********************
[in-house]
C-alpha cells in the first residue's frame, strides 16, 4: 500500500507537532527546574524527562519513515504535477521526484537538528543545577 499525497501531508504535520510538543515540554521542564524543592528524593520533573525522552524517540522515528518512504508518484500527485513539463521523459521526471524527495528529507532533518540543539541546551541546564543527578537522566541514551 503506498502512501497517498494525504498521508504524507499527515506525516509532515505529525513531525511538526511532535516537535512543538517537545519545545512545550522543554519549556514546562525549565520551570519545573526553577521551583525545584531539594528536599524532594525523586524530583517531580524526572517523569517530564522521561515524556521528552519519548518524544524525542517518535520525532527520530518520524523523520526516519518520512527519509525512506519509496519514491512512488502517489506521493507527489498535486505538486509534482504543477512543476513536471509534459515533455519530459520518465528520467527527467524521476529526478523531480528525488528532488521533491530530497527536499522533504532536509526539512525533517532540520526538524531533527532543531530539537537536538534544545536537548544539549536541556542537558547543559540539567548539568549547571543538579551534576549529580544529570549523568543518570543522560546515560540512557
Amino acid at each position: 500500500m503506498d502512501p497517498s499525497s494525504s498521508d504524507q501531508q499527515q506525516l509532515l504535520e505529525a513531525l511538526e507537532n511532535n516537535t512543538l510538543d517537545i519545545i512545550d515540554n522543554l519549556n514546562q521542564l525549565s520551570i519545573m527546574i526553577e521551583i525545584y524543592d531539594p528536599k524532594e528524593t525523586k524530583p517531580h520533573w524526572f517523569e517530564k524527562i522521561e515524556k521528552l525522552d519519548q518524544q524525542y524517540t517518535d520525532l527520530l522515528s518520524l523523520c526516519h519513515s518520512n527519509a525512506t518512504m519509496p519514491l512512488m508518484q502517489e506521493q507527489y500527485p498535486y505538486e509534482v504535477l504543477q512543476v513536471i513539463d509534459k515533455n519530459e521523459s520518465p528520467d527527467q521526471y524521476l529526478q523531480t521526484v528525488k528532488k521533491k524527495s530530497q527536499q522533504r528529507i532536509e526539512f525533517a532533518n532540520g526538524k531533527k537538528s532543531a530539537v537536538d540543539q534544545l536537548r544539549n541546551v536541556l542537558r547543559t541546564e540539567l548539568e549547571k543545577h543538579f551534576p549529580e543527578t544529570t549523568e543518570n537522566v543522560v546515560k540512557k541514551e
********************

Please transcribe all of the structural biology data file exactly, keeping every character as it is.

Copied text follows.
[in-house]
C-alpha cells in the first residue's frame, strides 16, 4: 500500500507537532527546574524527562519513515504535477521526484537538528543545577 499525497501531508504535520510538543515540554521542564524543592528524593520533573525522552524517540522515528518512504508518484500527485513539463521523459521526471524527495528529507532533518540543539541546551541546564543527578537522566541514551 503506498502512501497517498494525504498521508504524507499527515506525516509532515505529525513531525511538526511532535516537535512543538517537545519545545512545550522543554519549556514546562525549565520551570519545573526553577521551583525545584531539594528536599524532594525523586524530583517531580524526572517523569517530564522521561515524556521528552519519548518524544524525542517518535520525532527520530518520524523523520526516519518520512527519509525512506519509496519514491512512488502517489506521493507527489498535486505538486509534482504543477512543476513536471509534459515533455519530459520518465528520467527527467524521476529526478523531480528525488528532488521533491530530497527536499522533504532536509526539512525533517532540520526538524531533527532543531530539537537536538534544545536537548544539549536541556542537558547543559540539567548539568549547571543538579551534576549529580544529570549523568543518570543522560546515560540512557
Amino acid at each position: 500500500m503506498d502512501p497517498s499525497s494525504s498521508d504524507q501531508q499527515q506525516l509532515l504535520e505529525a513531525l511538526e507537532n511532535n516537535t512543538l510538543d517537545i519545545i512545550d515540554n522543554l519549556n514546562q521542564l525549565s520551570i519545573m527546574i526553577e521551583i525545584y524543592d531539594p528536599k524532594e528524593t525523586k524530583p517531580h520533573w524526572f517523569e517530564k524527562i522521561e515524556k521528552l525522552d519519548q518524544q524525542y524517540t517518535d520525532l527520530l522515528s518520524l523523520c526516519h519513515s518520512n527519509a525512506t518512504m519509496p519514491l512512488m508518484q502517489e506521493q507527489y500527485p498535486y505538486e509534482v504535477l504543477q512543476v513536471i513539463d509534459k515533455n519530459e521523459s520518465p528520467d527527467q521526471y524521476l529526478q523531480t521526484v528525488k528532488k521533491k524527495s530530497q527536499q522533504r528529507i532536509e526539512f525533517a532533518n532540520g526538524k531533527k537538528s532543531a530539537v537536538d540543539q534544545l536537548r544539549n541546551v536541556l542537558r547543559t541546564e540539567l548539568e549547571k543545577h543538579f551534576p549529580e543527578t544529570t549523568e543518570n537522566v543522560v546515560k540512557k541514551e